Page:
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Home | Seminars and Symposia | Past seminars/symposia: Wednesday, January 25, 2012

DTC Leading Edge Seminar Series

Learning Table Extraction on the Fly

by

Frank Schilder, Ravi Kondadadi
Thomson Reuters

Wednesday, January 25, 2012
3:30 p.m. reception
4:00 p.m. seminar

401/402 Walter Library

Tables are ubiquitous in various types of texts. News messages report on statistics about economical data in tabular form, scientists present their results in tables, and court clerks list participants in a legal case as a list. Standard Natural Language Processing (NLP) tools, however, assume a narrative structure for the extraction of company and person names and their relations among them and will produce poor results. We at Thomson Reuters R&D have developed a novel table extraction approach. In contrast to previous approaches to table extraction that utilize spatial reasoning over the positional information of the table cells and headers, we do not assume tables to be encoded in HTML or even have perfectly aligned columns or rows. Given that tables are often copied from a structured environment such as web pages and spread sheets into text where formatting is not maintained correctly, we propose a parsing technique that uses two simple parsing heuristics. Generally, tables can be difficult to parse because of the different ways information can be encoded in tables. Our approach starts with finding the data cells (i.e., bid/ask prices) in trader emails and pulls out all tokens associated with the respective price. Basically, the approach "flattens" the table by pulling out sequences of tokens that have scope over a data cell. We also propose a clustering and classifying method for finding prices reliably in the data set we used. We will conclude the talk with a discussion on how our proposed method is transferable to other data cell types and can be applied to other table content.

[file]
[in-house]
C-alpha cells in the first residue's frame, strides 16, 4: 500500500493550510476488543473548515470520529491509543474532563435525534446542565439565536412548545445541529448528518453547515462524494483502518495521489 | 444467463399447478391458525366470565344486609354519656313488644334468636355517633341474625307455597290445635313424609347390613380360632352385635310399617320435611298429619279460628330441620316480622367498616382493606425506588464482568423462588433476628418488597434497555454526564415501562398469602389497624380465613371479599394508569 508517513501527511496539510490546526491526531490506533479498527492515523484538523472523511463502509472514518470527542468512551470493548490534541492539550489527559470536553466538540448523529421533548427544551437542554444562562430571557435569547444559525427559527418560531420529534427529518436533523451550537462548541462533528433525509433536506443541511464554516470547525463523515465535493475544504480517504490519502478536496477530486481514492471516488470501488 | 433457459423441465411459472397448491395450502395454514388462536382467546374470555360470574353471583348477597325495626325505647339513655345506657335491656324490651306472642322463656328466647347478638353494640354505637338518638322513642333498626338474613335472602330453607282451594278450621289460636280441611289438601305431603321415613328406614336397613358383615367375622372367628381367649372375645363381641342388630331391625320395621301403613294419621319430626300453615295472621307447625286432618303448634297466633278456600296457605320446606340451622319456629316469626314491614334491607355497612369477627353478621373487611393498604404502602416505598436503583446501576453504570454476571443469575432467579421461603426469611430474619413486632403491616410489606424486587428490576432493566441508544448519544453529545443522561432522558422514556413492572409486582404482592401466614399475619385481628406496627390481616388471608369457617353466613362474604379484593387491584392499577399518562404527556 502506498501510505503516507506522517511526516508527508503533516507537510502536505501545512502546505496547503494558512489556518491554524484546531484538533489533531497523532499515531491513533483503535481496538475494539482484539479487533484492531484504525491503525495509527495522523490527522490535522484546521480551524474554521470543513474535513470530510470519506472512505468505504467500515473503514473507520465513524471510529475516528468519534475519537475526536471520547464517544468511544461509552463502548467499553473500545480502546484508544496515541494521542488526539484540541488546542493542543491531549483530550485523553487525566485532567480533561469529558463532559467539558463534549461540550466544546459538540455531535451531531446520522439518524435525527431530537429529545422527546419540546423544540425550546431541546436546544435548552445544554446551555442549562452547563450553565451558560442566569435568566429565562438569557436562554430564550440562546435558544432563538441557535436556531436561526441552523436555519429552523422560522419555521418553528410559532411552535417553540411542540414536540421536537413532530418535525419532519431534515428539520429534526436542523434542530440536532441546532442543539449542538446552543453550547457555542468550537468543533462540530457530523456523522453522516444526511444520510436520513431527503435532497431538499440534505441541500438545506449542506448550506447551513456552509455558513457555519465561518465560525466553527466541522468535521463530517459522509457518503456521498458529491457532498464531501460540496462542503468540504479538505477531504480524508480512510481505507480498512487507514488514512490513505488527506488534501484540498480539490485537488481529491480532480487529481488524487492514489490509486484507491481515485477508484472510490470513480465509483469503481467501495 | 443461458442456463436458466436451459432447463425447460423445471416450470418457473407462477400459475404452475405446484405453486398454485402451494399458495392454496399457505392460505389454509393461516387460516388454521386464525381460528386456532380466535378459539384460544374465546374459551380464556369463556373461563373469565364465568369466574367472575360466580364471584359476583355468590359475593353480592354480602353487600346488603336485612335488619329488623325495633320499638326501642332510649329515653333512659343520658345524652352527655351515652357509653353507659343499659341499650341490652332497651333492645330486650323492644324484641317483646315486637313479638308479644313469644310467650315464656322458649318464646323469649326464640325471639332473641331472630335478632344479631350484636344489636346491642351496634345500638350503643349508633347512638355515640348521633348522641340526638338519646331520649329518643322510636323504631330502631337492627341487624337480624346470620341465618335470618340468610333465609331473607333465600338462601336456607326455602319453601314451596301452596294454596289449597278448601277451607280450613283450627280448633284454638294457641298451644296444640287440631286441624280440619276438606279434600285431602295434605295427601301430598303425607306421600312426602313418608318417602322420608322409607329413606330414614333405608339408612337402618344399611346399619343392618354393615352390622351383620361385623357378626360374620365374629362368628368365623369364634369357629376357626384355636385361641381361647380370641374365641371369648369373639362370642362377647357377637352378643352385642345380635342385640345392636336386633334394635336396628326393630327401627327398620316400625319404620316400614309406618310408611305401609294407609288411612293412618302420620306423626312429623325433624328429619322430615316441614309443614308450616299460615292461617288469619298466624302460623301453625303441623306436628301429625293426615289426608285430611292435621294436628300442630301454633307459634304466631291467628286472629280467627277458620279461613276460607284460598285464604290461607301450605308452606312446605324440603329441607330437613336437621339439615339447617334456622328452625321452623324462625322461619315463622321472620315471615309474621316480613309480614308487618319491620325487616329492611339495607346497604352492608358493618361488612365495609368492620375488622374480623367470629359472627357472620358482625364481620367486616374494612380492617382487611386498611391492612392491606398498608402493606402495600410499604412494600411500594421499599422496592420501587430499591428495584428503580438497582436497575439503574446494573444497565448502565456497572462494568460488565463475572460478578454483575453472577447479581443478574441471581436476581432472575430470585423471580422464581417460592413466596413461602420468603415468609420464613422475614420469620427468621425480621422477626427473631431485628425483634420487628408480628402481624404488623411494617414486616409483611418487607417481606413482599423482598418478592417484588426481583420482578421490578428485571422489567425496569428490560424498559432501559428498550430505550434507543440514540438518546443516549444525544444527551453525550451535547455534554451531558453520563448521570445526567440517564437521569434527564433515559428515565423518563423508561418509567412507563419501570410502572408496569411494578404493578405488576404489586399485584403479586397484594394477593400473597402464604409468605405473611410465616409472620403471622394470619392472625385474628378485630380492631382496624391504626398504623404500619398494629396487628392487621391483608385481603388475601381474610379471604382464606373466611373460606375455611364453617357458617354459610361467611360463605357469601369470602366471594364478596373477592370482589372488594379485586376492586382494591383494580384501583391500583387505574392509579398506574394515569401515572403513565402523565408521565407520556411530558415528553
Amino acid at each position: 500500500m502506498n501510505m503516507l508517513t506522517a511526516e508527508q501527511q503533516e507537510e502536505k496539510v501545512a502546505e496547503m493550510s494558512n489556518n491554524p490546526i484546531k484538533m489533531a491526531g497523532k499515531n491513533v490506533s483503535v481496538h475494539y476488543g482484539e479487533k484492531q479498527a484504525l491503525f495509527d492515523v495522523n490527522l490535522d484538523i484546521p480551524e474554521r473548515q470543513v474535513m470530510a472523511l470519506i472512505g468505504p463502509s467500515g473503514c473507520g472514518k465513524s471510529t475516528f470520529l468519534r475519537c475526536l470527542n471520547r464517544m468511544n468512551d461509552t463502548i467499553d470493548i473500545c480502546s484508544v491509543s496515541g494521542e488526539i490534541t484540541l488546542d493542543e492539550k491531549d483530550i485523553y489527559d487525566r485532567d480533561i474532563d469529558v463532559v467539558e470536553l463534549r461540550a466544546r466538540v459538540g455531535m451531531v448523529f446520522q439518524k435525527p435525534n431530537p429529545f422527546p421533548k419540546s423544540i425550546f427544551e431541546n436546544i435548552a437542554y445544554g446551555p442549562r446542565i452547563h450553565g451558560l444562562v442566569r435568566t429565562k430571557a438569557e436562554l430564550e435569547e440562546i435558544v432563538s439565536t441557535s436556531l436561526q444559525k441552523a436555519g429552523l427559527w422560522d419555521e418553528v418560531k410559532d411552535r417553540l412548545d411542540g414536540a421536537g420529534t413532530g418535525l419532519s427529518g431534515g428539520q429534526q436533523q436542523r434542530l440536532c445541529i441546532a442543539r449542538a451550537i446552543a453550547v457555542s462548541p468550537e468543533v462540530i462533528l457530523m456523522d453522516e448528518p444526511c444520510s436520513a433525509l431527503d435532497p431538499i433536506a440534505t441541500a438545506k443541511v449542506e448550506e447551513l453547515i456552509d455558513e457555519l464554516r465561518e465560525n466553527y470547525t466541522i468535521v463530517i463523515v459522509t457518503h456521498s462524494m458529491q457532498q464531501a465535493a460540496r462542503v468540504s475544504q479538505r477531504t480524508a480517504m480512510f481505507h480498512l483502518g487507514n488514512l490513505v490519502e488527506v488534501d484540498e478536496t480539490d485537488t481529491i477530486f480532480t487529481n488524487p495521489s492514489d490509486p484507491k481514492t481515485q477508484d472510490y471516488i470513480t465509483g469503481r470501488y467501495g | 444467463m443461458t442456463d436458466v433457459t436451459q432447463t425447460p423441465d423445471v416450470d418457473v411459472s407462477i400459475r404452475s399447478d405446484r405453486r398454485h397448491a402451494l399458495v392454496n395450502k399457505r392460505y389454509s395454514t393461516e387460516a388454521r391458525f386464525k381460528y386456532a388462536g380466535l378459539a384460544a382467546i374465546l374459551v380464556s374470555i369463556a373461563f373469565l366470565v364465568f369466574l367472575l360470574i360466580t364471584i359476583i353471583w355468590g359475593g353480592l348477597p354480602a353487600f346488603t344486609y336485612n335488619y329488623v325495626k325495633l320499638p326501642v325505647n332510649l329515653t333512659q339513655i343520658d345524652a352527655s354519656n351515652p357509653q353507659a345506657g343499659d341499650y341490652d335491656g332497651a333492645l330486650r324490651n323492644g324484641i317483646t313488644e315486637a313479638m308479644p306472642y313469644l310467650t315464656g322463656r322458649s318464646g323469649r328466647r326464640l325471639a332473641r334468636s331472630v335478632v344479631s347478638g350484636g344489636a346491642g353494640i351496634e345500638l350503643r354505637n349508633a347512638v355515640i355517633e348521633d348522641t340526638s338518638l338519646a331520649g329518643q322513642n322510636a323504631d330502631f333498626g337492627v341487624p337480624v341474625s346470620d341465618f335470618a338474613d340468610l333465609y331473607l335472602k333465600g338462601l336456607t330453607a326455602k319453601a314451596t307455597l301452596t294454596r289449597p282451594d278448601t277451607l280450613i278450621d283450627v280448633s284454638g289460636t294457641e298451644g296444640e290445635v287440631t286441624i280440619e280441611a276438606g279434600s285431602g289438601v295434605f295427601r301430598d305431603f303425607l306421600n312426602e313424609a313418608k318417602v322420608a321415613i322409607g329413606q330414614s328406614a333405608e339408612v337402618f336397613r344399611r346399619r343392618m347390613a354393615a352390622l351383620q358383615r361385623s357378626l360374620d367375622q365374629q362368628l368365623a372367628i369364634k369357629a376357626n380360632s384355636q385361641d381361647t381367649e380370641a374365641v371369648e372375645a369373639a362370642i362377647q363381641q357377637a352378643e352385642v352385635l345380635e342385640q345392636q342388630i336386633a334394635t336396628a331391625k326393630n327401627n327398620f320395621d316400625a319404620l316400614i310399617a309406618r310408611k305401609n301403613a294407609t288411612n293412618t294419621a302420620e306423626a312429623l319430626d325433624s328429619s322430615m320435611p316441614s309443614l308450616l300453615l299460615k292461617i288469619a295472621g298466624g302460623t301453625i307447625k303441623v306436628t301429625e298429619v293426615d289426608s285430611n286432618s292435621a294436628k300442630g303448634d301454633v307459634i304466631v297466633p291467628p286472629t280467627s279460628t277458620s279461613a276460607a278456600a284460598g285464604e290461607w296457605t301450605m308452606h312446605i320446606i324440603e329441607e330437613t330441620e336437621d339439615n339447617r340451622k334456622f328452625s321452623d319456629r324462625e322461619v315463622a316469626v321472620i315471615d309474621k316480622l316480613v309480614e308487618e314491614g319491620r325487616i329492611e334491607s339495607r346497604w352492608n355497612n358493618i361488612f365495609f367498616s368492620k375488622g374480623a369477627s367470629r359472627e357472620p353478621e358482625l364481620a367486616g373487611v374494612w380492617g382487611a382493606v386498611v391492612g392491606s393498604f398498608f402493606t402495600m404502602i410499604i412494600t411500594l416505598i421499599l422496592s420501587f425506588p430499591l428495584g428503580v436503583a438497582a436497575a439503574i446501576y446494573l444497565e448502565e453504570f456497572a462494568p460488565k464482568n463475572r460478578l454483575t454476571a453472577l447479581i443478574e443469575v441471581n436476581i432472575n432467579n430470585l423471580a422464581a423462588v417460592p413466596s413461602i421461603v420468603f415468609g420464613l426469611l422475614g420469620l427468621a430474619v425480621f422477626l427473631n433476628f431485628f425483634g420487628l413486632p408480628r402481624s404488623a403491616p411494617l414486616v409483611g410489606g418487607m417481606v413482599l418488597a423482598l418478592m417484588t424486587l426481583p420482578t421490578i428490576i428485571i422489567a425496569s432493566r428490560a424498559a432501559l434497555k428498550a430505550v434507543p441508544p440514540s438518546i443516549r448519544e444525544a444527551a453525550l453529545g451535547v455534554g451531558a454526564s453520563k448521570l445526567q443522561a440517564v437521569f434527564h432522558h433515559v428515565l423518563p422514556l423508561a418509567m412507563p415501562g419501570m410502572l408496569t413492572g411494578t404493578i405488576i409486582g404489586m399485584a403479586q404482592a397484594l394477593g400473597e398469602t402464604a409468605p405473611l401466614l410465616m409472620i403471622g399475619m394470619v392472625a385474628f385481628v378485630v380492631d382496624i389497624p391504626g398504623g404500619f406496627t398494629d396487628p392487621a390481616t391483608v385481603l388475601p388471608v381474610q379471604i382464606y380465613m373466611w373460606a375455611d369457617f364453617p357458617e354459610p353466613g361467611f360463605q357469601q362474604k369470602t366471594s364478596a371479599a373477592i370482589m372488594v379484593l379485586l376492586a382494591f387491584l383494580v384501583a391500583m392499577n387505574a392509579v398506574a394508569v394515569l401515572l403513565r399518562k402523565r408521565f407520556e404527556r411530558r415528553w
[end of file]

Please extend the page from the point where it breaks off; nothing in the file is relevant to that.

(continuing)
Schilder

Frank Schilder

FRANK SCHILDER is a research manager at the Research & Development department of Thomson Reuters. He joined Thomson Reuters in 2004, where he has been doing applied research on summarization technologies and information extraction systems. His summarization work has been implemented as the snippet generator for search results of WestLawNext, the new legal research system produced by Thomson Reuters. His current research activities involve participation in different research competitions such as the Text Analysis Conference (TAC) carried out by the National Institute of Standards and Technology (NIST). Dr Schilder obtained a Ph.D. in Cognitive Science from the University of Edinburgh, Scotland, in 1997. From 1997 to 2003, he was employed by the Department for Informatics at the University of Hamburg, Germany, first as a post-doctoral researcher and later as an assistant professor.

Kondadadi

Ravi Kondadadi

RAVI KONDADADI is a senior research scientist at the Thomson Reuters R&D department and holds a Master's degree in Computer Science from the University of Memphis. He primarily focuses his research in the areas of information extraction, text summarization and text generation. His current interests include the application of semisupervised learning approaches to information extraction problems.